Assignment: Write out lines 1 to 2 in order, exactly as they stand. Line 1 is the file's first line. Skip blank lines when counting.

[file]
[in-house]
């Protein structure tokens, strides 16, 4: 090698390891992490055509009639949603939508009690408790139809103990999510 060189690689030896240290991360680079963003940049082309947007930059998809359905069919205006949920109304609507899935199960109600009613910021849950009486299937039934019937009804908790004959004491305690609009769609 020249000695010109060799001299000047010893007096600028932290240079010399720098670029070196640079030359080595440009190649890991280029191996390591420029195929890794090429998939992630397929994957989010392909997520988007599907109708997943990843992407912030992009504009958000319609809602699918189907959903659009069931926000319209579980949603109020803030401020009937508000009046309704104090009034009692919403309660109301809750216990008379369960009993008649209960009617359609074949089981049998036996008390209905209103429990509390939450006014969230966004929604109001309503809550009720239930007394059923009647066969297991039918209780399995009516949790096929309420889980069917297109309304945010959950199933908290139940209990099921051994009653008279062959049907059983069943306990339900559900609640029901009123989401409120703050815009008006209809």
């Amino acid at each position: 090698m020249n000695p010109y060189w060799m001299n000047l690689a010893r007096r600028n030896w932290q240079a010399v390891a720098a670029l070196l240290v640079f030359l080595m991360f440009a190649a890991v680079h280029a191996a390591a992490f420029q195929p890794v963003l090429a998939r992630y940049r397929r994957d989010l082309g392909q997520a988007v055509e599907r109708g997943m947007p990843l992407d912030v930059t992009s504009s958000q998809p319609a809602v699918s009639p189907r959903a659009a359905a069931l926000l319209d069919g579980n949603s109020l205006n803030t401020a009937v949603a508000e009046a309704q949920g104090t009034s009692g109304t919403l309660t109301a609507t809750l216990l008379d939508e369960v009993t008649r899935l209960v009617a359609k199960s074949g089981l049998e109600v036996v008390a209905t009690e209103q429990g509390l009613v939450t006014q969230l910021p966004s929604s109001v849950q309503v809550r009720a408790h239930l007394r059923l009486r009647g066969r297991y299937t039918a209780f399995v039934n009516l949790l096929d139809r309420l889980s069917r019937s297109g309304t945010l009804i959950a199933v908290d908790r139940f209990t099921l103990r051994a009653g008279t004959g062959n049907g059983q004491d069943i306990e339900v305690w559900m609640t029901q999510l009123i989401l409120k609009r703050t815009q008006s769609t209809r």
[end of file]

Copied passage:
[in-house]
């Protein structure tokens, strides 16, 4: 090698390891992490055509009639949603939508009690408790139809103990999510 060189690689030896240290991360680079963003940049082309947007930059998809359905069919205006949920109304609507899935199960109600009613910021849950009486299937039934019937009804908790004959004491305690609009769609 020249000695010109060799001299000047010893007096600028932290240079010399720098670029070196640079030359080595440009190649890991280029191996390591420029195929890794090429998939992630397929994957989010392909997520988007599907109708997943990843992407912030992009504009958000319609809602699918189907959903659009069931926000319209579980949603109020803030401020009937508000009046309704104090009034009692919403309660109301809750216990008379369960009993008649209960009617359609074949089981049998036996008390209905209103429990509390939450006014969230966004929604109001309503809550009720239930007394059923009647066969297991039918209780399995009516949790096929309420889980069917297109309304945010959950199933908290139940209990099921051994009653008279062959049907059983069943306990339900559900609640029901009123989401409120703050815009008006209809």